By Tracy Cabrera
AMIDST an announcement by American drug maker Pfizer of its initial success in formulating a vaccine for Covid-18, members of a shark conservation group issued a warning about the use of shark oil derivatives in the manufacture of the vaccine which could lead to the death of more than half million sharks.
No one is suggesting, however, that humans should die instead but the conservationists point out that there is a non-animal version of the same substance that’s identical and totally appropriate for this usage.
The issue, of course, is the cost, they added.
Shark Allies, a nonprofit that advocates for the protection of sharks, projects that some 500,000 sharks could be killed if a coronavirus vaccine with shark squalene proves to be effective. Already, an estimated 2.7 million sharks are killed annually for their squalene to make cosmetics, according to the group.
Sharks are already killed by the millions each year for purposes like shark fin soup; meanwhile, the World Wildlife Federation (WWF) reports just five shark-related deaths in 2018. The situation is not good for the world’s 400 shark species,
According to WWF, “shark populations around the world are in rapid decline.”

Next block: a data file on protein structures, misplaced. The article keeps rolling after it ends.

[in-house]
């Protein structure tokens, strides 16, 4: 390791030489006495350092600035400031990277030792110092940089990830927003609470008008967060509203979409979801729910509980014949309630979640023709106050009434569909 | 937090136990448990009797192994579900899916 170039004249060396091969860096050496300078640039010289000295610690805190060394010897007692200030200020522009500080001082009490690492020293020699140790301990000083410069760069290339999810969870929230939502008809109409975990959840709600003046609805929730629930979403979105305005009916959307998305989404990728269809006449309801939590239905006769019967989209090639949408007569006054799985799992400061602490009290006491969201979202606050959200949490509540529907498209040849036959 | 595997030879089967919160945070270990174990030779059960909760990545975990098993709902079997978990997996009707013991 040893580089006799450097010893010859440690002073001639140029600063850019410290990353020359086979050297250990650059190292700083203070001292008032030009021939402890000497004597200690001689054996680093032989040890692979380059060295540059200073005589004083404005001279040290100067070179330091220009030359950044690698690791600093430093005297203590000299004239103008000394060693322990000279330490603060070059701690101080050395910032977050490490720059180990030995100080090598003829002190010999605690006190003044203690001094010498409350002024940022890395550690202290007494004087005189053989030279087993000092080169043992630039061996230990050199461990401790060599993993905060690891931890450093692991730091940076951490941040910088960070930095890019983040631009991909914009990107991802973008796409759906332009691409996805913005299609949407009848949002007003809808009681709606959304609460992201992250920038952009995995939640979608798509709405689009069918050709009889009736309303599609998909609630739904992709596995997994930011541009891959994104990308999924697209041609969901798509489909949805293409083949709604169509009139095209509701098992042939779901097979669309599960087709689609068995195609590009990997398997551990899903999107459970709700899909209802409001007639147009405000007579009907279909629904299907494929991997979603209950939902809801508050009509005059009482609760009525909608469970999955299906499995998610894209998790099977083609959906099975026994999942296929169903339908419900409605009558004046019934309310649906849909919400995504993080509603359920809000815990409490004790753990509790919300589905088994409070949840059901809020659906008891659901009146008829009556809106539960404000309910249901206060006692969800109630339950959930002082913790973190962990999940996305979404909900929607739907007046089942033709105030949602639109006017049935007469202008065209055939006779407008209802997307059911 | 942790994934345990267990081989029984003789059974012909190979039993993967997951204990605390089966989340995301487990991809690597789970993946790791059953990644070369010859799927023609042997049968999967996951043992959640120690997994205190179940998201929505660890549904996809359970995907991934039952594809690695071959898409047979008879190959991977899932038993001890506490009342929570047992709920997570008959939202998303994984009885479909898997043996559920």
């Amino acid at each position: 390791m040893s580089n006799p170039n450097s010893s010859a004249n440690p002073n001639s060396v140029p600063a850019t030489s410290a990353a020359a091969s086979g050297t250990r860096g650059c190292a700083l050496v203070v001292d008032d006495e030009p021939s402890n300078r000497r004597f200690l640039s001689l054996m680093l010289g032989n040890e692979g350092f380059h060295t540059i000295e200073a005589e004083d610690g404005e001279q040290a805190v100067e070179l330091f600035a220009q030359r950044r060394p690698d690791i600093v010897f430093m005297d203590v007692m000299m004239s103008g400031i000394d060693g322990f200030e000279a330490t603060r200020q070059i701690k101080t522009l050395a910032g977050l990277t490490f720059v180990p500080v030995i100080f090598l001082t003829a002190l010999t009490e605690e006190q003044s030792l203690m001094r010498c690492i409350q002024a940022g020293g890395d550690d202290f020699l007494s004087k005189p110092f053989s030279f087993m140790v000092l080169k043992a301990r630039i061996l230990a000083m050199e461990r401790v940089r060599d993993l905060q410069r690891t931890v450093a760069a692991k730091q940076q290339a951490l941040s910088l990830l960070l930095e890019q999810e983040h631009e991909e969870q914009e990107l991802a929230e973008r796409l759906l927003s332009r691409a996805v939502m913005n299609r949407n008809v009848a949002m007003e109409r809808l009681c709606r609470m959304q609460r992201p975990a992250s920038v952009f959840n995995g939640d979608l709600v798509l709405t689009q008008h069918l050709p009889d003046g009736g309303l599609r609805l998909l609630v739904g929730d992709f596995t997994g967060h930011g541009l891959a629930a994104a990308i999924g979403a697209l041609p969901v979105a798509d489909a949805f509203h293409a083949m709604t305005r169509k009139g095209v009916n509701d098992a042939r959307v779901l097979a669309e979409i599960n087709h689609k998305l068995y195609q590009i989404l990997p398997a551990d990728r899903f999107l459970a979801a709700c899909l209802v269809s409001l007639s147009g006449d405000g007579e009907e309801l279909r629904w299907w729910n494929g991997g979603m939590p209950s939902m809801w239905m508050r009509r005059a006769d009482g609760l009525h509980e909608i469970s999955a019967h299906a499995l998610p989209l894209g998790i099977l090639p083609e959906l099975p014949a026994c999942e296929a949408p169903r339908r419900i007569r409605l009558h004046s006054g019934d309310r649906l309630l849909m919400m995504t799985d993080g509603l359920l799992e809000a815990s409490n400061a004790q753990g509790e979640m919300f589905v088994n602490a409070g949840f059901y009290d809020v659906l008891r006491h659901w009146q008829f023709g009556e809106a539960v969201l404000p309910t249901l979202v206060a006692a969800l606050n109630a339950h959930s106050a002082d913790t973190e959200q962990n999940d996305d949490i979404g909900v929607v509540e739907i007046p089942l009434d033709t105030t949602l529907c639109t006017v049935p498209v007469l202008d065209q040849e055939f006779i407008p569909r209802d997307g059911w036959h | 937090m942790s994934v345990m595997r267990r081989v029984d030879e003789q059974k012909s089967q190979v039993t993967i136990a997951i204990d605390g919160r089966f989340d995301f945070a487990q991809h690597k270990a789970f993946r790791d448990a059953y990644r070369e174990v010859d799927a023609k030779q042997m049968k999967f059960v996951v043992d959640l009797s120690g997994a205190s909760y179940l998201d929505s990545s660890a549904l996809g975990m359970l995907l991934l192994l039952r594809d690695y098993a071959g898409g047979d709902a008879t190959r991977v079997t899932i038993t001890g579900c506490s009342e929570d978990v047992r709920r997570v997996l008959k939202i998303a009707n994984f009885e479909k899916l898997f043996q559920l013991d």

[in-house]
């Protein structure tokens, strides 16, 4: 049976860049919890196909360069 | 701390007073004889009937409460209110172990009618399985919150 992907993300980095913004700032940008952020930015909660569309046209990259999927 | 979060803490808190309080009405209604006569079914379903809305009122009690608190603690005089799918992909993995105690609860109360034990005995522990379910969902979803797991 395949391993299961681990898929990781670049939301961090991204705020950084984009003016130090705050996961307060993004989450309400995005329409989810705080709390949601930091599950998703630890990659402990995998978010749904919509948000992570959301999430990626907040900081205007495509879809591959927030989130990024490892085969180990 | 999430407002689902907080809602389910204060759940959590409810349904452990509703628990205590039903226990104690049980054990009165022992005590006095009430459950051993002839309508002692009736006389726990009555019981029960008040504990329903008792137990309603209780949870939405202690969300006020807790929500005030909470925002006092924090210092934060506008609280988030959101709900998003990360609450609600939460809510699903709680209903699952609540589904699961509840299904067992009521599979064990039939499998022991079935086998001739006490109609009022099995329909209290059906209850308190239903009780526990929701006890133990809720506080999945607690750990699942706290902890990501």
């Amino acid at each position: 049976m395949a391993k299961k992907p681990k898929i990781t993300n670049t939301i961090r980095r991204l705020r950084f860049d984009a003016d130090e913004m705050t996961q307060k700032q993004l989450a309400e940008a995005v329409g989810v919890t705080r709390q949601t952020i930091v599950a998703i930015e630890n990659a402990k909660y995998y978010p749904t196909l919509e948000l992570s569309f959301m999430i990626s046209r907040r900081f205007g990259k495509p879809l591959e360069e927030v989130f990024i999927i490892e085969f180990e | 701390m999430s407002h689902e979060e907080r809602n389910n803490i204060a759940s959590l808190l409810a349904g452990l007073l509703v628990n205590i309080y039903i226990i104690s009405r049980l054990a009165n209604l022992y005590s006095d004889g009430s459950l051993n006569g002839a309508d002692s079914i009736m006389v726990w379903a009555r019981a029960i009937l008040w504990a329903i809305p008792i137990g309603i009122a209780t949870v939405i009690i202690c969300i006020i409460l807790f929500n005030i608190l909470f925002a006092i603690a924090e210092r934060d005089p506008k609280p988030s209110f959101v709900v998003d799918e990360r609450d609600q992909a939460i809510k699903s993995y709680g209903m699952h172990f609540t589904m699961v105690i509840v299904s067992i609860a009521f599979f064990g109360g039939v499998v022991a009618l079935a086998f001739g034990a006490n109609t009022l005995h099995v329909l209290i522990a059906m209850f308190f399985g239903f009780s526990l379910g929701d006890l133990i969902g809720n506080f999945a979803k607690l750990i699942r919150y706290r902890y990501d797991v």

Sharks grow relatively slowly, the group explained, adding that though considered as the ocean’s number one predator, sharks take many years to mature and produce relatively few young.
“They also suffer from the large and growing demand for shark fins and the general lack of management of shark fishing. Populations simply cannot replenish at the same rate as they are caught and finned to meet market demand. Sharks are also often caught as by catch in long lines, trawl nets and seine nets, and simply discarded,” Shark Allies likewise pointed out.
Just five of the 193 vaccine candidates use squalene, which is also far from the only animal-derived material researchers use in vaccines and other medicines. But the quest to outmode these materials isn’t simply a question of animal rights.
“Our ask is that we start testing the alternatives, because long term, we cannot rely on a wild animal resource for a global need of anything,” Shark Allies director Stefanie Brendl disclosed in an interview by National Public Radio (NPR). “Honestly, this makes a lot of sense, and not only because the world is rapidly running out of costly fossil fuels that we’ve made the centerpiece of our entire transit economy.”
Sustainable squalene alternatives include olive oil, sugar cane, wheat germ, bacteria, and yeast, NPR reports. In addition, olive oil is a little bit precious, but sugar, wheat, bacteria, and yeasts are a gigantic portion of Earth’s output. Investing in developing these squalene sources could help to rebalance an ocean food chain missing millions of parts that range from gentle bottom-feeders to apex predators.
It could also mean a clear path forward for squalene-based cosmetics and medicines regardless of whatever path the shark population takes as oceans heat, stagnate, and acidify. (ia)